A physician cites three possible causes of knee pain following hip replacement surgery.
“Knee pain after hip surgery is a poorly-understood phenomenon,” says Devin B. Peck, MD, owner of Austin Interventional Pain in Austin, TX.
“A small retrospective study examined 13 patients who’d had hip replacement,” continues Dr. Peck. “Eight of the patients reported knee pain after the surgery.”
Three Possible Causes of Knee Pain after Hip Replacement Surgery
Dr. Peck explains, “Biomechanical measurements before and at six weeks after surgery [in the aforementioned study] did not demonstrate significant differences.
“Reasons for this phenomenon remain unclear, but may include changes in gait and leg length, and elimination of a greater pain-generator (hip), leading to more noticeable discomfort in the knee.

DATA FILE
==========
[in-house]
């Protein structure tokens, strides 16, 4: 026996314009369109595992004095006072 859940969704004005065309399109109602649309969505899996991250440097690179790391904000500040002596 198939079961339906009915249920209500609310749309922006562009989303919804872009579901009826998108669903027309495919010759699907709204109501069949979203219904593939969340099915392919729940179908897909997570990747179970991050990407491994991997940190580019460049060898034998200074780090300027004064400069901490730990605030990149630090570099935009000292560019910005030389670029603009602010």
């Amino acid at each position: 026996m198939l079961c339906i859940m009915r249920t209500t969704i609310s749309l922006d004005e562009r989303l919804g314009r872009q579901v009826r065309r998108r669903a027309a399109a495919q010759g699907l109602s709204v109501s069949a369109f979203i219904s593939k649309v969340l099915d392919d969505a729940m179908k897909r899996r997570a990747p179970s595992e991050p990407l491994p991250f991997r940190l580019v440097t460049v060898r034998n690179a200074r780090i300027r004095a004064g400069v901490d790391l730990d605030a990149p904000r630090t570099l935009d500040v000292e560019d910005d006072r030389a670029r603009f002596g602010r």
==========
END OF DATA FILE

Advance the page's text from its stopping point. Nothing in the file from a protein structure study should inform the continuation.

“Patients with severe hip osteoarthritis may develop a gait abnormality, known as Trendelenburg gait, due to weakness in the hip abductor muscles.
“This gait can lead to uneven pressures across the knee joint, and resulting arthritis in that joint.”
Solutions to Knee Pain Following a Total Hip Replacement Surgery
“The best way to optimize outcome after any joint surgery is to optimize preoperative conditioning,” says Dr. Peck.
This means “participation and compliance with a formal PT program along with home exercises (very important!).”
If the patient has excess body weight, then losing this weight will also help relieve some of the pain, since the knee, being the most unstable joint in the entire body, is very sensitive to excess body fat.
Hence, even a 10 percent weight loss will yield some improvement in the way this joint feels.
The patient may believe that fat loss is impossible due to limitations in the ability to use the lower body.
However, upper body strength training exercises will facilitate fat loss.